Harmonix Harmony

I find it a bit funny and strange that last week I found myself playing not one, but two games from Harmonix, having terrific play experiences with each. Sure, I’ve enjoyed Rock Band games in the past (especially the Beatles one), but I hadn’t played anything from them in a while, and although it’s a coincidence I found myself playing both DropMix and Amplitude at the same, it’s a happy one.

DropMix is an electronic board/card game the company released a year or two ago. I remember hearing it was fun, but it was a bit of a pricey game, and so I didn’t really think it would be something I’d pick up. For some reason, Amazon in Canada currently has the base game on sale for $20, and that was enough for me to take the plunge, and I’m sure glad I did. I’ve played a bunch of times so far with colleagues at work, and we’ve all had a really fun time with it, with everyone really liking it. There’s actually some fun strategy involved in playing the cards, and the fact that you create live mixes as you play cards — that sound good — just adds such an enjoyable vibe to the play sessions. I won’t lie, I definitely want to pick up more cards for the game (they released extra packs of cards), and so I’m keeping my eye on the price.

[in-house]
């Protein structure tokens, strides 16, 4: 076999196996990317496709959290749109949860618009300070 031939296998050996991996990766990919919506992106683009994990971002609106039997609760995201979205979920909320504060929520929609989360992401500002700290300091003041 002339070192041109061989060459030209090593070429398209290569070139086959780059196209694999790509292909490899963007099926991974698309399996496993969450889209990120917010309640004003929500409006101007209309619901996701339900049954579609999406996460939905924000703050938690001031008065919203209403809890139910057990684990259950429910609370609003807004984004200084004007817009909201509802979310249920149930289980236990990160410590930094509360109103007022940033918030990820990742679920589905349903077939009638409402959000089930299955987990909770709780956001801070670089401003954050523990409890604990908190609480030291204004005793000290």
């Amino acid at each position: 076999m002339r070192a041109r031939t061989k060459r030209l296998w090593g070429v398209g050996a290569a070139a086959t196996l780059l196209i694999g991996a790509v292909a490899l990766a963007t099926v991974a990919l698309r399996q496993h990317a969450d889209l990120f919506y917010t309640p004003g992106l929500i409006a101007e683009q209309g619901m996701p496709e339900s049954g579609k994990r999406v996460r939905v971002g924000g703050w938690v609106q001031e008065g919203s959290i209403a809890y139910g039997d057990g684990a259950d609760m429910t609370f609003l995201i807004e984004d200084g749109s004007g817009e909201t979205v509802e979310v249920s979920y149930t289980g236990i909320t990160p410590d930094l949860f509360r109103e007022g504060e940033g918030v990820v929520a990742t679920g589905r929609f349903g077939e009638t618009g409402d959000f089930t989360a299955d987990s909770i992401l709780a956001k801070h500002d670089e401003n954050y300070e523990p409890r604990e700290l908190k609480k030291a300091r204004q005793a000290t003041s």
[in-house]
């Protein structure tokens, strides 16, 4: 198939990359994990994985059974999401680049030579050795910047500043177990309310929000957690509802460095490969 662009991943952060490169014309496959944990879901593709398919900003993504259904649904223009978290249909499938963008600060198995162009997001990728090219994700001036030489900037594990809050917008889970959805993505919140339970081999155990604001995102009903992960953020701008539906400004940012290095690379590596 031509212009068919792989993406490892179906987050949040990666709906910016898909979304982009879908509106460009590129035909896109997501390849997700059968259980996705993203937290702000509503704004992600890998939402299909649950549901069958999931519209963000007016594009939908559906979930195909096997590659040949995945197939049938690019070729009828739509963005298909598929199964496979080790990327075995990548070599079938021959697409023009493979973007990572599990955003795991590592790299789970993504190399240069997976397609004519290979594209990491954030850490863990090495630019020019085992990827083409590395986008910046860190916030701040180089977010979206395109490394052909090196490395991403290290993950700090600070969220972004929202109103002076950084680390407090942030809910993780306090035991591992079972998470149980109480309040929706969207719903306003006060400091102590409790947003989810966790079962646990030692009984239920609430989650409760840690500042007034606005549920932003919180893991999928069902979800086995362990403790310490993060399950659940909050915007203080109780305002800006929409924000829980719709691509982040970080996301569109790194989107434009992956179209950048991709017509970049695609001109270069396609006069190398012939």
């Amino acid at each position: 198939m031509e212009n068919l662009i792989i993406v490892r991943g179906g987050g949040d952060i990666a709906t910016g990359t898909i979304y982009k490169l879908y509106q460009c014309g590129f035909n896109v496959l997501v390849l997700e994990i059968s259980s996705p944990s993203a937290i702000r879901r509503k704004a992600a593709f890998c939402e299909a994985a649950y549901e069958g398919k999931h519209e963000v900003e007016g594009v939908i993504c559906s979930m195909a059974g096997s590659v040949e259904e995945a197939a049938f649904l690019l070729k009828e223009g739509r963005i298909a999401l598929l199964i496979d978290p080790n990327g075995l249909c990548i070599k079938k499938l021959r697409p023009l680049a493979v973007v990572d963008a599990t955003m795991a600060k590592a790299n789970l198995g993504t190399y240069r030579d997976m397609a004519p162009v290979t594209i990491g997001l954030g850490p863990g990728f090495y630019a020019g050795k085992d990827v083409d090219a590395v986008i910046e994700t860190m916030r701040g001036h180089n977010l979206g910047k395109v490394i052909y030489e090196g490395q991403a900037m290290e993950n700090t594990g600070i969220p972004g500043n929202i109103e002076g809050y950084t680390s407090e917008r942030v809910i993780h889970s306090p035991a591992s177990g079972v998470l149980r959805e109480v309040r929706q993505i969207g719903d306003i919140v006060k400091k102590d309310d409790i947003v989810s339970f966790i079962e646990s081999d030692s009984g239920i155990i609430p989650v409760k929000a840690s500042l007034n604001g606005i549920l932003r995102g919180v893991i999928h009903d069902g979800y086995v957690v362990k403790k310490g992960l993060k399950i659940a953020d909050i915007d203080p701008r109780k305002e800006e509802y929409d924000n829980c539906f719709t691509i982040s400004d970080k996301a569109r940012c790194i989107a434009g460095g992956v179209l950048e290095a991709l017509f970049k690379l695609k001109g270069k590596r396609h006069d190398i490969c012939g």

For Amplitude, it’s a rhythm game that originally came out on the PS2 — which I never played at the time — and then got a PS4 remake a couple of years ago. It’s free this month through PlayStation Plus, so I gave it a go, and couldn’t stop playing. The music selection is terrific — in that it’s so perfectly suited for the gameplay — and I found myself addicted to the hectic “get in the zone” type of play.

As much as I’m enjoying both of these games right now, I do admit that it’s a bit sad that not only did I not support them when they originally came out, Harmonix isn’t really getting much of my money at this point in time. But hey, I am thankful to finally be playing them, and definitely recommend others do so as well.

Published by Jean Snow

Production Coordinator at Ubisoft Montréal. Before that, half a life spent in Tokyo.